A big part of communication as a project manager is consistency. Try to stick to the communications schedule you created as part of your initial plan to ensure you’re meeting your team’s expectations, and be sure to keep everyone updated on changes to your schedule as it evolves.
If it feels like a large chunk of your day is being spent on communication, don’t worry. Some reports estimate that as much as 90% of a project manager’s time is spent on communication.
The PMBOK Guide contains a formula to help you estimate the number of communication channels you can expect your project to have, where N represents the size of your team: N(N-1)/2
For example, a team of four can expect to have 6 possible channels of communication based on this formula calculation: 4(4-1)/2 = 4(3)/2 = 12/2 = 6
As you can see, more team members mean more channels and an increased amount of time a project manager can expect to spend managing communication.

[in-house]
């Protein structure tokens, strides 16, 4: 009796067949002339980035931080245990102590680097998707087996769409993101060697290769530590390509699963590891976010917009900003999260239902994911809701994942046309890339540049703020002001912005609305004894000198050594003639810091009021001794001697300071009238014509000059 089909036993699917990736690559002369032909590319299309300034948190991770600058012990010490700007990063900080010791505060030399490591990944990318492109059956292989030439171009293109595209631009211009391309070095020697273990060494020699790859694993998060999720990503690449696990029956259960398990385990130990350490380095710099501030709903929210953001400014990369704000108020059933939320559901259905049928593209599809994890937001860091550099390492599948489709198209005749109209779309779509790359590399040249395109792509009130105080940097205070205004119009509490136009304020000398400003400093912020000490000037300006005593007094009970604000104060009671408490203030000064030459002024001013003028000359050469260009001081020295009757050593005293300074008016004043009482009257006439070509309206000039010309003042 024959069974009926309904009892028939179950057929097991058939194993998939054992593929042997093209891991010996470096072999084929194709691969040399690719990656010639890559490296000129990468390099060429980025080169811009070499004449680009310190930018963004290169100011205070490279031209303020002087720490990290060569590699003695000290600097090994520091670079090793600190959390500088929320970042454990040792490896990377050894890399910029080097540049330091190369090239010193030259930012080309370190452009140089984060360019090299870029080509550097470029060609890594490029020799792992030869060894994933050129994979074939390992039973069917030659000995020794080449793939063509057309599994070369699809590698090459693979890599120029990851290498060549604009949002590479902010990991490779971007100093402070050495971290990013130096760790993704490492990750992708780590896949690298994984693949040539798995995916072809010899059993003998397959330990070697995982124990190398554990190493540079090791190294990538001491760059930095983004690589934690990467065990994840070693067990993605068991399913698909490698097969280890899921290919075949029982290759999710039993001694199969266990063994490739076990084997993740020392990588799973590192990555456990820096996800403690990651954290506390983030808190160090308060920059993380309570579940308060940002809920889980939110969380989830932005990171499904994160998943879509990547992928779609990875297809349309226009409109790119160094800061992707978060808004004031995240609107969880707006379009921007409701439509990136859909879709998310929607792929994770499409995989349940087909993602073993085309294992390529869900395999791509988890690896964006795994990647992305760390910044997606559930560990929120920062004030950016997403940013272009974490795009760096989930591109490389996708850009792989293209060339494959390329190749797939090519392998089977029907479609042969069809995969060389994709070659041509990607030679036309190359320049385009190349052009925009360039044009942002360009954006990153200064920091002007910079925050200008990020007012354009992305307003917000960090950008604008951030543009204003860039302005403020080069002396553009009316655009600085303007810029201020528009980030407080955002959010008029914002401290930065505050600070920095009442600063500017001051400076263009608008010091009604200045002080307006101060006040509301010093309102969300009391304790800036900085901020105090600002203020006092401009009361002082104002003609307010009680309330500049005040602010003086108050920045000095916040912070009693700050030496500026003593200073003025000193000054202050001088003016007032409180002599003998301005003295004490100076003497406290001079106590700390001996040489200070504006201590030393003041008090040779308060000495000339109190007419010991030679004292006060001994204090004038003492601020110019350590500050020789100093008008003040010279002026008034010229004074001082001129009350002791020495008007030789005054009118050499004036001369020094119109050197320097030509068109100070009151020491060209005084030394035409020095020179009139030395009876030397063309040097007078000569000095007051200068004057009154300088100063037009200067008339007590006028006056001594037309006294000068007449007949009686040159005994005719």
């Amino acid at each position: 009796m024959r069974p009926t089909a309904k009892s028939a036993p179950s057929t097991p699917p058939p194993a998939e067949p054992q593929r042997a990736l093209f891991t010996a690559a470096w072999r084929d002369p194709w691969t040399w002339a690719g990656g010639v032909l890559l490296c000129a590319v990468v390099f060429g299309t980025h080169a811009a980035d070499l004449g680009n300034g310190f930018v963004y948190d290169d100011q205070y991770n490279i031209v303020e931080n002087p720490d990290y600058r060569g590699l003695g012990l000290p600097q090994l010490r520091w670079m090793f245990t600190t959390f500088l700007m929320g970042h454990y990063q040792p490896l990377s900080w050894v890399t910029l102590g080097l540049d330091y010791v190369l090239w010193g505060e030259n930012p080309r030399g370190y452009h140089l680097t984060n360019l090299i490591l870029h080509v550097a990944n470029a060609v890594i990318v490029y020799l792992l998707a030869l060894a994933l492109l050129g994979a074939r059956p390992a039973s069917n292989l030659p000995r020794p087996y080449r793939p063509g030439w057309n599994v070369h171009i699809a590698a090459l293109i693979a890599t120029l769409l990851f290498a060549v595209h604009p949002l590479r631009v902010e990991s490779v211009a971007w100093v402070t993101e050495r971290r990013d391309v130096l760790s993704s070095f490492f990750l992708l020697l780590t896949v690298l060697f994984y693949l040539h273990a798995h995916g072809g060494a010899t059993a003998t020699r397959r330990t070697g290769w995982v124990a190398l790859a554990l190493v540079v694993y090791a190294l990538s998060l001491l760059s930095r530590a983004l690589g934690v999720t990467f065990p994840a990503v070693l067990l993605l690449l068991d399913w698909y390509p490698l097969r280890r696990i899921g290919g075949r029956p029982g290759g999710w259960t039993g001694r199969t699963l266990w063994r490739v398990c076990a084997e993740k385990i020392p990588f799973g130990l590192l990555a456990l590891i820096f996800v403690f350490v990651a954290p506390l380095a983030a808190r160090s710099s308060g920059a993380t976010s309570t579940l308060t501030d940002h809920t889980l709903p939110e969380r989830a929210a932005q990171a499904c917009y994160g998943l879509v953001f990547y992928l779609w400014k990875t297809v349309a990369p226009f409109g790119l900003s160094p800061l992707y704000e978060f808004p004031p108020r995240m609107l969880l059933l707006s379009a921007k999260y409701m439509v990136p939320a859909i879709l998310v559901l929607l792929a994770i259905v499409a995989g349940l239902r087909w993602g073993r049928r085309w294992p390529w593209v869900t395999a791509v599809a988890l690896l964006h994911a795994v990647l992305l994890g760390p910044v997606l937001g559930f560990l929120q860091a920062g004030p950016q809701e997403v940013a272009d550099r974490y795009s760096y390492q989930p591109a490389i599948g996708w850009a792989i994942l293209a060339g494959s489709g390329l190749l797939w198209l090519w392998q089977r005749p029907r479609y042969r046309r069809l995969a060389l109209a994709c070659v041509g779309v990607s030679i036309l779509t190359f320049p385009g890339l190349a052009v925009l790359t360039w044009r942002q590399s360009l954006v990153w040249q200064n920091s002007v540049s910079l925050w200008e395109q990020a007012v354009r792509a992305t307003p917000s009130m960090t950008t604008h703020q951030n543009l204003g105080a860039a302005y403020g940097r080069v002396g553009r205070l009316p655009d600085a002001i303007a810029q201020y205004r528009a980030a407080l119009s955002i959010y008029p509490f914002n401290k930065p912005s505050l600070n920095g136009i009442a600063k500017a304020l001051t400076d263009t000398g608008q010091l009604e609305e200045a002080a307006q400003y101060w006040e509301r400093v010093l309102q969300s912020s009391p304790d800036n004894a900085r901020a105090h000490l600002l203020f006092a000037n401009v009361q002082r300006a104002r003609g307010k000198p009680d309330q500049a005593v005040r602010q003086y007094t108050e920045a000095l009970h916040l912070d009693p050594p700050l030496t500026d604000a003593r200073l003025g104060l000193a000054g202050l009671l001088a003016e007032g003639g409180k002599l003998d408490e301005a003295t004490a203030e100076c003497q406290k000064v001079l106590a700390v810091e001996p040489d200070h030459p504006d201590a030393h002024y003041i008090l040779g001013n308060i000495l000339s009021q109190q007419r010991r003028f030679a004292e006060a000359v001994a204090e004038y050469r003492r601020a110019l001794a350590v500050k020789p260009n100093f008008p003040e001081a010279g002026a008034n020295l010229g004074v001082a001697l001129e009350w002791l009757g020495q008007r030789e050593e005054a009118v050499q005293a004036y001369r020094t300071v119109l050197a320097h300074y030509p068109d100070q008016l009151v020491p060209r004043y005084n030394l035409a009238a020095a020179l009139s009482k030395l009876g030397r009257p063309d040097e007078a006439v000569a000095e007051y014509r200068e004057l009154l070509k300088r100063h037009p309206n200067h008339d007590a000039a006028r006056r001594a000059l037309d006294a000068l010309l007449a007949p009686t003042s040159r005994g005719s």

Once your communication management plan is underway, it’s important to evaluate your process to ensure it's effective. Proper monitoring is what enables you to iterate upon your processes as necessary.
Monitoring should include checking that communications were sent when they were planned, whether they were received by the appropriate audience, and if the message was clearly understood by recipients. Adding details to your plan on your intended monitoring method and frequency is helpful for many project managers.
Additionally, seeking feedback from stakeholders and team members on your overall process is one of the best ways to ensure your communication plan is working for everyone involved.
A project management software solution can also be an extremely useful tool during monitoring, as they provide a centralized way to manage critical information like budgets, invoices, tracked time, and tasks – all things that you’ll likely want to include updates on in your reports and memos.
There’s no debate that project managers have a lot on their plate, which makes all-in-one project management tools that can help lighten the load incredibly valuable. We’d like to introduce you to Rodeo Drive – an intuitive tool that helps you keep track of every stage of your project’s lifecycle to ensure project success.